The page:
Twenty-three-year old Zach Brown found himself with an arts degree and an uncertain future. Nearly six months passed, and Zach was working at a coffee house and creating art in his spare time. At the turn of the new decade, he connected with a successful artist from the Rochester Institute of Technology who had pieces that gained national attention.
Photography as activism
Zach was informed about an upcoming call for work through CaFÉ, "a regional nonprofit arts service organization dedicated to assist state arts agencies, arts organizations, and artists in their quest to serve diverse audiences, enrich the lives of local communities, and provide access to the arts and arts education for all." Zach submitted 3 pieces and hoped that just submitting would get his works seen by professional artists who could give him support and feedback. "It was totally unexpected that all 3 submissions were admitted, and one of my pieces won 'Best In Show'," Zach shared with Transcontinental Times.
Unity through juxtaposition
The winning piece is called a diptych and it's the magnificent composition of two pieces that become one through the juxtaposition. In this piece Zach brilliantly "connected human nature with the natural world." Though the monetary benefit was small, the boost in Zach's confidence was priceless. For the first time, he felt that his dream could become a reality.
"I am committed to help represent others, especially those who go unseen. I would much rather stay behind the camera. I'm more comfortable there," Zach said. Zach feels especially passionate about those living on the margins of mainstream culture, namely people of color and those who identify as LGBTQ.
While he was formally studying art and photography, he knew that he wanted to work in magazines and have his photos tell a story that would impact others' lives. He thought that winning Best In Show would bring him the attention he needed to land a job with a magazine.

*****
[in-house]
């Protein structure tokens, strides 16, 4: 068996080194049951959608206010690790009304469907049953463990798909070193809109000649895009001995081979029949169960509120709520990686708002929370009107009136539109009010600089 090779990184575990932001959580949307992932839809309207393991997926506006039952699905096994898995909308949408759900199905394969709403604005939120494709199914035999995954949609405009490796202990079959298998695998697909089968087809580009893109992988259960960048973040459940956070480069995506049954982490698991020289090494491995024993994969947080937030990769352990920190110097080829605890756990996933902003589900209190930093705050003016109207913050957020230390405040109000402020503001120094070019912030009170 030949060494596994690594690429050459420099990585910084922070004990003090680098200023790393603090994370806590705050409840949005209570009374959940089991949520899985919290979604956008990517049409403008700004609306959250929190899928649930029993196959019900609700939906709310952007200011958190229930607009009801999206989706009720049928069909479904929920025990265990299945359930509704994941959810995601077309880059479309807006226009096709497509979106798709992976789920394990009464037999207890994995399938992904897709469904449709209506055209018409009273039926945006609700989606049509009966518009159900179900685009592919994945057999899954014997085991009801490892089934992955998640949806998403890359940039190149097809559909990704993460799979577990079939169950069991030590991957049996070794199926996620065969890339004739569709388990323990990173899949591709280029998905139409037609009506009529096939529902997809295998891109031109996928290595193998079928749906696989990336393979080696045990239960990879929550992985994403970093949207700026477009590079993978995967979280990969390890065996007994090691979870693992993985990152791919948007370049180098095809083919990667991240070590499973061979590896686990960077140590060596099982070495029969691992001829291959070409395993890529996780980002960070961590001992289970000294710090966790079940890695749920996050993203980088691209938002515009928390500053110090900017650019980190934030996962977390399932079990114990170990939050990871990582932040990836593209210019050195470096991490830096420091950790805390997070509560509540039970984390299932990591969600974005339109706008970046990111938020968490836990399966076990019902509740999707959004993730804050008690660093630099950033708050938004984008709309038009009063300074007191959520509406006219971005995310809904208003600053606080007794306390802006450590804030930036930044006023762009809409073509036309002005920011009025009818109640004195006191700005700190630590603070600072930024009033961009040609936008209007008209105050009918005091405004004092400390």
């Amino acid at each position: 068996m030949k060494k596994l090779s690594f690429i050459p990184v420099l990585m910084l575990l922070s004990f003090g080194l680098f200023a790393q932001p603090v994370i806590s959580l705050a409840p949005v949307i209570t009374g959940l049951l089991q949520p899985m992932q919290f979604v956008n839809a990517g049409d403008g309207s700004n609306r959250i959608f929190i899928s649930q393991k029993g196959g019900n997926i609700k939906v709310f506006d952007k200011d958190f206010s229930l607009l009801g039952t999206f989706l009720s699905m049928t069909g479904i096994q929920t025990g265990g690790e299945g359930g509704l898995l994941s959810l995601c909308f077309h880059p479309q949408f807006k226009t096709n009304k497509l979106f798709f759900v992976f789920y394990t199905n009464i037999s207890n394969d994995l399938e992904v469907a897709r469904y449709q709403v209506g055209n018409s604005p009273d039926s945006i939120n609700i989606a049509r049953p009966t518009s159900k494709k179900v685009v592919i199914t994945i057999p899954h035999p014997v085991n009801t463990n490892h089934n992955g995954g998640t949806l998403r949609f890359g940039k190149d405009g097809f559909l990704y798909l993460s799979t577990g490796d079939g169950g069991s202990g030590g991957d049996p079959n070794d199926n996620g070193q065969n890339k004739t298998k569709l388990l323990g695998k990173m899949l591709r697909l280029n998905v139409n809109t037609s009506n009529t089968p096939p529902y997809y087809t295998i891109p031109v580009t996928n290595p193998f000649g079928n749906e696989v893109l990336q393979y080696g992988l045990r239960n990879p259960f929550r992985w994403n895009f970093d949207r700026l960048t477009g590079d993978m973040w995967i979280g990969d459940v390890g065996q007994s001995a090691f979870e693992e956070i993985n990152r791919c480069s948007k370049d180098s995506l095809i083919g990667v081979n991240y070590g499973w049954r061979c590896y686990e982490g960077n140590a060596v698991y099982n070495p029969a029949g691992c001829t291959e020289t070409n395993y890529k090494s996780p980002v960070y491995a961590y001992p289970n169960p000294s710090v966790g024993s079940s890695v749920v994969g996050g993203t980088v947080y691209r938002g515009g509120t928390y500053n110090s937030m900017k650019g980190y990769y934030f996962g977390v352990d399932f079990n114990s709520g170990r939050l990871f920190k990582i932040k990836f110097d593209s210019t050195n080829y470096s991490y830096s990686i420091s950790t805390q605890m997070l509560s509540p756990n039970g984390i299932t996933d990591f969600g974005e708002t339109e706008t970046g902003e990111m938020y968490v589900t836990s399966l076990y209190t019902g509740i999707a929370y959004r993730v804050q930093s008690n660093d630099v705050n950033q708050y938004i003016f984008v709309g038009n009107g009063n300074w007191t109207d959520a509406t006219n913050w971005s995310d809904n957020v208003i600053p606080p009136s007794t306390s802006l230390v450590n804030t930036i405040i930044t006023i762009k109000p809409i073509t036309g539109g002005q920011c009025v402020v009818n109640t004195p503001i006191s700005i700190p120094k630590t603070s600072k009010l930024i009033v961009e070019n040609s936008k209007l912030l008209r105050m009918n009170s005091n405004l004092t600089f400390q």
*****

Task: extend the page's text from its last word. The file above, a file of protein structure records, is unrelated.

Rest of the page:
He maintained part-time work and again faced an uncertain future.
The Black Lives Matter movement exploded in the United States after the murder of George Floyd and brought Zach onto the streets. He wanted to show his support for black people in the Rochester community, and he felt a responsibility to capture this historical event the best way he knew how: through the lens of his camera.
Though he is still waiting for that offer from a publication he can showcase his work and tells people's stories through the circle of his lens, he is excited that another and most unexpected dream came true.
Recognition by those he admires
Zach grew up with the music of Kelly Clarkson, Miley Cyrus, Hanna Montana, and others made famous by the Disney Corporation. Rock Mafia is the primary songwriting and production group for Disney, and two weeks ago, Rock Mafia discovered Zach's photographs and are now following him on Instagram.
He hopes that this recent attention will help him tell stories that really matter, through the 3 dimensional lens that creates a 2 dimensional image that connect us to one another: a spectacular diptych in its own right, a unified message through a magnificent juxtaposition.